Finally, notice how Kazin plays upon the illusion that world itself is in motion: “people seemed to kick their heels in the air just a moment before being swept from my sight” “streets unrolling below me as we passed”

by Richard W. Bray

It’s Better to Burst Than Ripple Away

December 10, 2014

aaaaaaacowboy

I’m a rough and tumble cowboy
In a civilized time
My boots are gonna ramble
Till the end of the line
I’ll never be humble
And I’ll never be tame
A man’s gotta rumble
And play his own game

Won’t live a life
That lingers
Till the coals are dust
Always quit the casino
Before I hit bust
Won’t swap my tomorrow
For yesterday
It’s better to burst
Than ripple away

Gotta live in the sunshine
If I wanna survive
I’ll never be yoked
To your nine-to-five
Pity the fool
Who tries to fence me in
I ain’t gonna go
Where I already been

Won’t live a life
That lingers
Till the coals are dust
Always quit the casino
Before I hit bust
Won’t swap my tomorrow
For yesterday
It’s better to burst
Than ripple away

by Richard W. Bray

Discovering and Correcting Un-doable Subject-Verb Combinations

December 4, 2014

aaaaaaaa subject verb

These new disposable diapers work hard to keep babies dry.

I call sentences like the one above undoables. Undoables contain a subject which is incapable of performing its assigned action.

I tell my students to correct undoables by picturing the subject executing the action: Can you imagine a disposable diaper working hard?

Each sentence in the following paragraph contains an undoable. See if your students can spot them and explain why they are un-doable.

       One concern that restaurants bring up is the issue of hygiene. Cleaning products take steps to improve cleanliness. However, halfhearted activities will not prevail. Furthermore, the way that many restaurants are maintained does not keep in mind adequate procedures for maintaining a germ-free environment. Many restaurants claim to be clean, but how can we be sure this is true? Our current situation is wreaking havoc on the intestines of restaurant customers. Unhealthy food should force restaurants to have higher standards. Therefore, strict policies must win the battle of the dirty kitchen. That’s why new laws should enforce minimum standards of restaurant cleanliness. Only then will America’s stomachs earn a respite from unhealthy bacteria.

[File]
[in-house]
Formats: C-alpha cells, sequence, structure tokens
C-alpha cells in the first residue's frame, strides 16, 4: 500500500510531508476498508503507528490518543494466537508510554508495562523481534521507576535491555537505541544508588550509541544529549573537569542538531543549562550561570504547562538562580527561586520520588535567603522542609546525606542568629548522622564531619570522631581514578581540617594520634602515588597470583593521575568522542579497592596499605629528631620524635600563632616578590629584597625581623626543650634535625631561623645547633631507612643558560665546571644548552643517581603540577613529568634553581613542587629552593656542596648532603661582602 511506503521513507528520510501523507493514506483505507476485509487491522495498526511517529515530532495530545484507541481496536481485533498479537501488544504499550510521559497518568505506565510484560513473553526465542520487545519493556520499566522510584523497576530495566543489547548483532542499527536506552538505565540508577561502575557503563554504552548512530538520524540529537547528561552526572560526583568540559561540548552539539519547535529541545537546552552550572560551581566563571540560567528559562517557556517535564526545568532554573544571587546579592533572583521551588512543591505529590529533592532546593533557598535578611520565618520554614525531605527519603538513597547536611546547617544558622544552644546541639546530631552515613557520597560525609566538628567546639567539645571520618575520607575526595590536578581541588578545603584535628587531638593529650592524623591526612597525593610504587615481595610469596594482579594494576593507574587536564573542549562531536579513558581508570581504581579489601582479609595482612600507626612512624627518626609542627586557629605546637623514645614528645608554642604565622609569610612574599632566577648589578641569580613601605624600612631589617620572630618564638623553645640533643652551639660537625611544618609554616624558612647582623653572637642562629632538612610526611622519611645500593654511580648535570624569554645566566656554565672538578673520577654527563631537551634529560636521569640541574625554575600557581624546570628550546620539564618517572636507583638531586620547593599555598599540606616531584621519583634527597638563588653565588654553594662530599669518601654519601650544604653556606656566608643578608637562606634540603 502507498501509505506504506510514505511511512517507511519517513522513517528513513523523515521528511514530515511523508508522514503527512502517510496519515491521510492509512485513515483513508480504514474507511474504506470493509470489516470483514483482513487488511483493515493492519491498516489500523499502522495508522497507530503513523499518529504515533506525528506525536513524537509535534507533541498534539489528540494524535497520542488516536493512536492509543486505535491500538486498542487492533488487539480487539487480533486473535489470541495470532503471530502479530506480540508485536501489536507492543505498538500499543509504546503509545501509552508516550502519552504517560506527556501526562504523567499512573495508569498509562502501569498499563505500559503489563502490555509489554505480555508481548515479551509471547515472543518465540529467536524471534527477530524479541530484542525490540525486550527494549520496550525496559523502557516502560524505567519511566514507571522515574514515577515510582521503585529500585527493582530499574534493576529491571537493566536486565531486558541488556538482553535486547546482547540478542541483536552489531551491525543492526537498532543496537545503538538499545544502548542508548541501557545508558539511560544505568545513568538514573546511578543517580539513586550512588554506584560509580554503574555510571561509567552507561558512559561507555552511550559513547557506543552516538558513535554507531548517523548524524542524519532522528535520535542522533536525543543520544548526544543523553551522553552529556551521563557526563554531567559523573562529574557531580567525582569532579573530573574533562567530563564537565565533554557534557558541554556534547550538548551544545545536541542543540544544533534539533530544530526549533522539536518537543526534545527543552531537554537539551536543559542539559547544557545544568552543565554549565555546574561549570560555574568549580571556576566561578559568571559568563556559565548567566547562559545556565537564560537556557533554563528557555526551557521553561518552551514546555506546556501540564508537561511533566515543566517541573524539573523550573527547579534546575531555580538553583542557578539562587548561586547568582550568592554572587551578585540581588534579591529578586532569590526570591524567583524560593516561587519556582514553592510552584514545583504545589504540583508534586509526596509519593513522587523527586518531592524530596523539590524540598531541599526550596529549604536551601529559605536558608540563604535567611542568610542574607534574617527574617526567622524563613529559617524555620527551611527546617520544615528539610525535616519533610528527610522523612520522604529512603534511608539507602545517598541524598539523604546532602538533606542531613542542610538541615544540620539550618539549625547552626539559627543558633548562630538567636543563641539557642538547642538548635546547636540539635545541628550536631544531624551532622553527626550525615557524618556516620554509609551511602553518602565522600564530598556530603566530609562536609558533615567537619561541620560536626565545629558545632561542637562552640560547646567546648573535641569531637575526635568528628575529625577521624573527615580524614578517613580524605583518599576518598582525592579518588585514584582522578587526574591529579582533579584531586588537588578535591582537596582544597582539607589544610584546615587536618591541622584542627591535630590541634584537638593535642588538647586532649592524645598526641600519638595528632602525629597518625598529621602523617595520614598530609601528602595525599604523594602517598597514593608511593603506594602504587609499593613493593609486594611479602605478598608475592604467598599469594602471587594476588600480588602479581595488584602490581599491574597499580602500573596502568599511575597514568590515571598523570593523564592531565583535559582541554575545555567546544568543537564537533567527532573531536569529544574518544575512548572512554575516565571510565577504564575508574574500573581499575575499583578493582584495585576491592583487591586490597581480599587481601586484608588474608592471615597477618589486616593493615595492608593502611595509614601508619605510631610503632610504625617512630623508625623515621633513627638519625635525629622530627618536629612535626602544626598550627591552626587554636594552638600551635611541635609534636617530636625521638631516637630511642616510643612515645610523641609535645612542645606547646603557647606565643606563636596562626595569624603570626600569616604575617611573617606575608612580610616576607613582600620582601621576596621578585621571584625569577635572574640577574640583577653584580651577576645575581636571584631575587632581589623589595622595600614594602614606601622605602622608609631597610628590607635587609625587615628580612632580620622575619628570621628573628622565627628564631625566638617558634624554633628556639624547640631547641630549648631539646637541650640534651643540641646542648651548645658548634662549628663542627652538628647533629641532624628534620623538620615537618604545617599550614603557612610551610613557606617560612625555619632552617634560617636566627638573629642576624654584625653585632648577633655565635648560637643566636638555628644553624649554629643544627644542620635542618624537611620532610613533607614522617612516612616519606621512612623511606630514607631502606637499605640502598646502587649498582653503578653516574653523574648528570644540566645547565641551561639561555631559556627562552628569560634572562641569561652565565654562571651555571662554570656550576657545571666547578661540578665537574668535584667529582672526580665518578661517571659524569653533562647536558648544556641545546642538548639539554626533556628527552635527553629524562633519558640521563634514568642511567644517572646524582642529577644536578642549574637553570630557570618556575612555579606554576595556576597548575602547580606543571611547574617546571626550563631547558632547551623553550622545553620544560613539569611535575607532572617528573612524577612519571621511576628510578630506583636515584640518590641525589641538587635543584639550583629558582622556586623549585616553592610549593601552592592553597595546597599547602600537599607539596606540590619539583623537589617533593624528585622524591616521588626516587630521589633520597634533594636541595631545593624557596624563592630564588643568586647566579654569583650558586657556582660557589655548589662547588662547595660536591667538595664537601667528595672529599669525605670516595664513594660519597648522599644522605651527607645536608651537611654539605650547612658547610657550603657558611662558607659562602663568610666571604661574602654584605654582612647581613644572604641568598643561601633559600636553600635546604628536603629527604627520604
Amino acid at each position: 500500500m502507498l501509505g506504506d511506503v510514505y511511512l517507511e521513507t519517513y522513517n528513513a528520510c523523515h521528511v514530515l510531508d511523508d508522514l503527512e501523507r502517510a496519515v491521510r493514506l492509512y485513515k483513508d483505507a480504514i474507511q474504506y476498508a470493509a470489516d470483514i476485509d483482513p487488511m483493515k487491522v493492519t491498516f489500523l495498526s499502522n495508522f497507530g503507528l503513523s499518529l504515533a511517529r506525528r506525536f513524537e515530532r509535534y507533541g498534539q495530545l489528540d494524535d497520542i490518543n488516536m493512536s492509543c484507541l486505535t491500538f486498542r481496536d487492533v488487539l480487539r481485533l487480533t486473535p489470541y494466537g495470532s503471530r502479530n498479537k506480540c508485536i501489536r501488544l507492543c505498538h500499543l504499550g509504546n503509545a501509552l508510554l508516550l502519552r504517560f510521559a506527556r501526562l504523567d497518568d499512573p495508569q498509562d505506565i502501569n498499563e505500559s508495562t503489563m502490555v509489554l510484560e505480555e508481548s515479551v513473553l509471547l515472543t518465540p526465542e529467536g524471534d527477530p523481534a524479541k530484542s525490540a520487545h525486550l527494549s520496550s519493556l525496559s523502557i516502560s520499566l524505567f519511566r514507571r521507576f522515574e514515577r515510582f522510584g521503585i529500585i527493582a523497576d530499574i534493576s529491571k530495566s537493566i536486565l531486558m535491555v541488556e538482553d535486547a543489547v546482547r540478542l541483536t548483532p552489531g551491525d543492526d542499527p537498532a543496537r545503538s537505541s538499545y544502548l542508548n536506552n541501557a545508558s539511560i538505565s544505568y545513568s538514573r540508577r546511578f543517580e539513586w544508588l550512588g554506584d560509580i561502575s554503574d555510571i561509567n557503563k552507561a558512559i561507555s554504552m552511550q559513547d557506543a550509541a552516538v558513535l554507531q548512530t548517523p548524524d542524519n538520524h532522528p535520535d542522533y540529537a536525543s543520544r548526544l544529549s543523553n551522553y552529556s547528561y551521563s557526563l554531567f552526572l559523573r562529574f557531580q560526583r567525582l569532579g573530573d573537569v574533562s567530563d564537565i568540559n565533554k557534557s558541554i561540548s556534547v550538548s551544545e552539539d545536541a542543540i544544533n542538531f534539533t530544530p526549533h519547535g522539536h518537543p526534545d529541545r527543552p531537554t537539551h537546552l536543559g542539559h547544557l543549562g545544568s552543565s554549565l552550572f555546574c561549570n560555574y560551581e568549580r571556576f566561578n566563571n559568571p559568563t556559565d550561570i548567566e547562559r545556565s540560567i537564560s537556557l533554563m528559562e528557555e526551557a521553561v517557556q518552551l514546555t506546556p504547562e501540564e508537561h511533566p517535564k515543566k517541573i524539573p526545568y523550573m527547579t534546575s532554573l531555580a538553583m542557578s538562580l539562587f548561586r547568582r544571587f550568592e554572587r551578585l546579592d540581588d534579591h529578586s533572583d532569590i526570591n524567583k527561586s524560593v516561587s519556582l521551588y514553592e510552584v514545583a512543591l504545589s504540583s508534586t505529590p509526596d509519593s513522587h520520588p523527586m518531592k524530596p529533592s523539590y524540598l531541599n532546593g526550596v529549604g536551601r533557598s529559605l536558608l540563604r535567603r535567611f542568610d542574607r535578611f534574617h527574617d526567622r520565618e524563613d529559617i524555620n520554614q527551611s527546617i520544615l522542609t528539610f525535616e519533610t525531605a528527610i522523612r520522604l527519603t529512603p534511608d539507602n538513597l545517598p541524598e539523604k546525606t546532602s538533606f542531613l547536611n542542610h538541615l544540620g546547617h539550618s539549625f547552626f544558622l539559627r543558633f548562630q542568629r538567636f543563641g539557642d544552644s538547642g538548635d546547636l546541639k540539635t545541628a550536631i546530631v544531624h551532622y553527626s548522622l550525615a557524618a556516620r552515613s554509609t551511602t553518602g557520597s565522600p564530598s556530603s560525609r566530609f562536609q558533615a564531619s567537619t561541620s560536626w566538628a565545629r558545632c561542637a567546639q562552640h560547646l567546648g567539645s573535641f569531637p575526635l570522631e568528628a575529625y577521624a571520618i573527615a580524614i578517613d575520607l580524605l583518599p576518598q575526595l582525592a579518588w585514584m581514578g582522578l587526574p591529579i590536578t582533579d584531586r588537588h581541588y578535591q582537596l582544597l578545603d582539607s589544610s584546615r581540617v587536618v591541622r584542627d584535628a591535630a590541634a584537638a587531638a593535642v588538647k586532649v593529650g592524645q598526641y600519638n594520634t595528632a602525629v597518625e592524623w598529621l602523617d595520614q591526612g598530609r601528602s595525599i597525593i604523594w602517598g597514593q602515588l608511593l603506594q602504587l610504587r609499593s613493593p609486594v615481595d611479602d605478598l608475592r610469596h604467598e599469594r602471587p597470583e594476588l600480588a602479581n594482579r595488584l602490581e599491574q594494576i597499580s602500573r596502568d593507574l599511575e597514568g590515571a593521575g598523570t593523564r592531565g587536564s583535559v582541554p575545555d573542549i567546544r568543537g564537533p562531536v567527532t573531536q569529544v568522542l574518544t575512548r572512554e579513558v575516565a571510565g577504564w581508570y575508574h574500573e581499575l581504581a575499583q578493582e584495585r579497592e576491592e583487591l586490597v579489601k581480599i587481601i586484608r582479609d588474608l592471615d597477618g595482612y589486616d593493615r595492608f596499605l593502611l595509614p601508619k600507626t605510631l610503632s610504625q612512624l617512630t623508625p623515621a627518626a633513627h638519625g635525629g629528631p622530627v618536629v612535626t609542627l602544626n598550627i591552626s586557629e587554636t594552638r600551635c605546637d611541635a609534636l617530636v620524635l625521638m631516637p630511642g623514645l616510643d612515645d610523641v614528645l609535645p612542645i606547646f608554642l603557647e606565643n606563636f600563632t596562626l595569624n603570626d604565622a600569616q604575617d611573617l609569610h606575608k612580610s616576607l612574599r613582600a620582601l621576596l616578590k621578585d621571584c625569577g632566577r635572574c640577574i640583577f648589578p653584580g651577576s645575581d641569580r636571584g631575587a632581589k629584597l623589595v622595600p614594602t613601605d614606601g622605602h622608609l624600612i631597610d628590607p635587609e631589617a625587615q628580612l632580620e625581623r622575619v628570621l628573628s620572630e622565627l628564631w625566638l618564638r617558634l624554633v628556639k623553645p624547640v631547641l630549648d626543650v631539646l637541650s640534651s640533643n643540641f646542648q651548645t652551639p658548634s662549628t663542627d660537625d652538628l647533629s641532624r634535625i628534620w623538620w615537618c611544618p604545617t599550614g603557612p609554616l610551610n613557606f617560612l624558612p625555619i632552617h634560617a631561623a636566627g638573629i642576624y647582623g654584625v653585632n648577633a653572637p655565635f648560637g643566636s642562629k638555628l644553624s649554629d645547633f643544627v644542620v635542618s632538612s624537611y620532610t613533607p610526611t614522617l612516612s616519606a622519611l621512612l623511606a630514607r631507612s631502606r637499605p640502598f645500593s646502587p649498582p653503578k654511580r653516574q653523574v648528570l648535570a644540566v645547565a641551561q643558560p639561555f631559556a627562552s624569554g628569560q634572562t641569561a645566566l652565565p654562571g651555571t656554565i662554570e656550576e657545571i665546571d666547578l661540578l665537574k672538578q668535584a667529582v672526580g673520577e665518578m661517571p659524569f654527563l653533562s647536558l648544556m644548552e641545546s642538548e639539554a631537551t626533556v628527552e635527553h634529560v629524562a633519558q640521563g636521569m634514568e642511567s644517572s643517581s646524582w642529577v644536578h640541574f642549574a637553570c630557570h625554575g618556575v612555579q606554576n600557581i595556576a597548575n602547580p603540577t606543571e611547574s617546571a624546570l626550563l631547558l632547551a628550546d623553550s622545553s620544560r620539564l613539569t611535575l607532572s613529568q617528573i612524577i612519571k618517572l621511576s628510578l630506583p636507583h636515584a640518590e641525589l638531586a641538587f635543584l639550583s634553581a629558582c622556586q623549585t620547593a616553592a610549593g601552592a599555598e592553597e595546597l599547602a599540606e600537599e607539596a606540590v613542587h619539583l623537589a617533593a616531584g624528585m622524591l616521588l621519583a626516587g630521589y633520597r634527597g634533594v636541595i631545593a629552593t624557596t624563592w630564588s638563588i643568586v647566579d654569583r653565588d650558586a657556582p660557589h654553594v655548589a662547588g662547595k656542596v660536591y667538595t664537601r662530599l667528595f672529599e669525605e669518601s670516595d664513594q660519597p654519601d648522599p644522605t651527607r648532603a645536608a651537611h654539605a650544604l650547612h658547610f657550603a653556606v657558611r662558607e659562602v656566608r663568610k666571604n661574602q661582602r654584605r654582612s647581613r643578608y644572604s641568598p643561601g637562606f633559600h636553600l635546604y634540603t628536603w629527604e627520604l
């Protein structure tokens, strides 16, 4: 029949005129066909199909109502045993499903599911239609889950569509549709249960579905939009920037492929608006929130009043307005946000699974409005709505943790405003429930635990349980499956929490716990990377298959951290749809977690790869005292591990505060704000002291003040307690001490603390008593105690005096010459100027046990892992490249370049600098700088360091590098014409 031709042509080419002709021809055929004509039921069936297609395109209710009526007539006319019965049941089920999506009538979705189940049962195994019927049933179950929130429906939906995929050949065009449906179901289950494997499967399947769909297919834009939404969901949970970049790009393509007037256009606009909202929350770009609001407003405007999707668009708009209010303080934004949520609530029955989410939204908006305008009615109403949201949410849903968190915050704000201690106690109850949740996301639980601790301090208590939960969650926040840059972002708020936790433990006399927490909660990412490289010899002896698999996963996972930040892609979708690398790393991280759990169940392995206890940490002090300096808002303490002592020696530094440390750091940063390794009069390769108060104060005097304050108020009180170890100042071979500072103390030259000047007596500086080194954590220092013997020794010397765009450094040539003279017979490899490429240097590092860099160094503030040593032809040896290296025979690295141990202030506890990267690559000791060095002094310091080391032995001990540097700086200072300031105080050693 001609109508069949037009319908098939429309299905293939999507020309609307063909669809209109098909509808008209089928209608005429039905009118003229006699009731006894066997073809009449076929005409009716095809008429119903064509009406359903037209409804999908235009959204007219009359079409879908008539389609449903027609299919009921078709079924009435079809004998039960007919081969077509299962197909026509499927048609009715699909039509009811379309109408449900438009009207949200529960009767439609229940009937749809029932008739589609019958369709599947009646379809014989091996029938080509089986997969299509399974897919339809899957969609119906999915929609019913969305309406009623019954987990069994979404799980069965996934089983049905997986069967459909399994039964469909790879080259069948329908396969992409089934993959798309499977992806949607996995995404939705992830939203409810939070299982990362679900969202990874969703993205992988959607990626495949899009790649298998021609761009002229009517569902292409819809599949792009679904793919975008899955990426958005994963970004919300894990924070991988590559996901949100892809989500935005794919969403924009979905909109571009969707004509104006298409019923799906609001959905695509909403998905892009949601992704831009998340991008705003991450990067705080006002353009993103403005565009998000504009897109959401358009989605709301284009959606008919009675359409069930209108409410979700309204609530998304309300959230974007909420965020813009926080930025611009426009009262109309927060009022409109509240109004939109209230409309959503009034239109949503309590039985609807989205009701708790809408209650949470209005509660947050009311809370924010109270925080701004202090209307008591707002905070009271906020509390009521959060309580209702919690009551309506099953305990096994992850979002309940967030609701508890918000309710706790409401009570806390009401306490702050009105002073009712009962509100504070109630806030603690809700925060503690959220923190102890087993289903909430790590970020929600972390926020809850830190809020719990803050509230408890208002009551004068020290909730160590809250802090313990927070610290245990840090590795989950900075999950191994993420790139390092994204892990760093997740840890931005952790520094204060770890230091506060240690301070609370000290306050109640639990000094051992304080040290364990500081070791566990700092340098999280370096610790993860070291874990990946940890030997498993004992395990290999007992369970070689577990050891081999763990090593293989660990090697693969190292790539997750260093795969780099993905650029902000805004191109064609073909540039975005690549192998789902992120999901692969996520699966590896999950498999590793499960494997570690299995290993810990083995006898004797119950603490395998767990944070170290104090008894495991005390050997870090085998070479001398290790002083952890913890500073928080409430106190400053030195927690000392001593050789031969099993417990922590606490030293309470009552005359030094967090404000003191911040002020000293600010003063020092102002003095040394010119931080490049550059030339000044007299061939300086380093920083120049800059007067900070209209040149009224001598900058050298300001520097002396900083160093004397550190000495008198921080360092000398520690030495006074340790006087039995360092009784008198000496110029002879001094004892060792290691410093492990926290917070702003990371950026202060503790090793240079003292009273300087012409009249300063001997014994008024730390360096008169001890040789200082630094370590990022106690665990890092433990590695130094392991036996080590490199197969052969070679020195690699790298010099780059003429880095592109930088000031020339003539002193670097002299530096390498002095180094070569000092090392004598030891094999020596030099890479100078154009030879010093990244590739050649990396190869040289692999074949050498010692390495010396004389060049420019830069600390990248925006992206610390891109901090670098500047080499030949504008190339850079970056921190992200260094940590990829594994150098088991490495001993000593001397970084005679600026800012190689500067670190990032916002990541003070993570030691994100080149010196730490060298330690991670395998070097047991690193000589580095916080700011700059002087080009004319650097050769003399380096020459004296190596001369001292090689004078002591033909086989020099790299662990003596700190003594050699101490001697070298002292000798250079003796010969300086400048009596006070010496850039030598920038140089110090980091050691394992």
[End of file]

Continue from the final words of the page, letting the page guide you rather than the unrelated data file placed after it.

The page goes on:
by Richard W. Bray

I Never Drink Alone

November 28, 2014

aaaaaabbbbbbb

My friends at the bar
Are a bunch of crazy boozers
I love em like brothers
But they’re such a load of losers
Lazy, stupid, welfare-cheating
Mother-mooching scum
I like to take a drink
But I ain’t no bum

I ain’t a drunk
I just like to play
I ain’t a drunk
I go to work every day
I don’t even keep
No booze in my home
I ain’t a drunk
Cuz I never drink alone

That cop who pulled me over
Was way outta line
I wasn’t really drinking
Just a little wine
I had a big meal
I was driving fine
My B-A-C was only
One point nine

I ain’t a drunk
I just like to play
I ain’t a drunk
I go to work every day
I don’t even keep
No booze in my home
I ain’t a drunk
Cuz I never drink alone

My whiny kids
And my self-righteous wife
Are really jealous
Of my freewheeling life
They asked me to quit
But they ain’t my boss
If they wanna move out
It’ll be their loss

I ain’t a drunk
I just like to play
I ain’t a drunk
I go to work every day
I don’t even keep
No booze in my home
I ain’t a drunk
Cuz I never drink alone

by Richard W. Bray

Truth is a Silly Concept

November 28, 2014

aaaaaaaurn

You aren’t influenced by that Beauty is Truth claptrap.
—Robert Frost

Truth is a silly concept
That’s where I part company
With Mr. Keats

A slight expansion of our
Lilliputian awareness is the most
We can reasonably hope for
In this sad, sad beautiful world

Solitary drinking is underrated
The drunken man
Is unlikely to say or do
Something beautiful
But drunken thoughts
Often feel lovely

by Richard W. Bray

She Gets to Live Her Own Life

November 25, 2014

aaaaa

Everyone remembers
You were such a crazy kid
I know you want to tell her
“Don’t do the things I did”

She gets to live her own life
And make her own mistakes
She’s gotta blow off some steam
Before she puts on the brakes

Since taking her first steps
She’s been falling on her rear
She’s getting smarter every day
She’s getting bolder every year

She gets to live her own life
And make her own mistakes
She’s gotta blow off some steam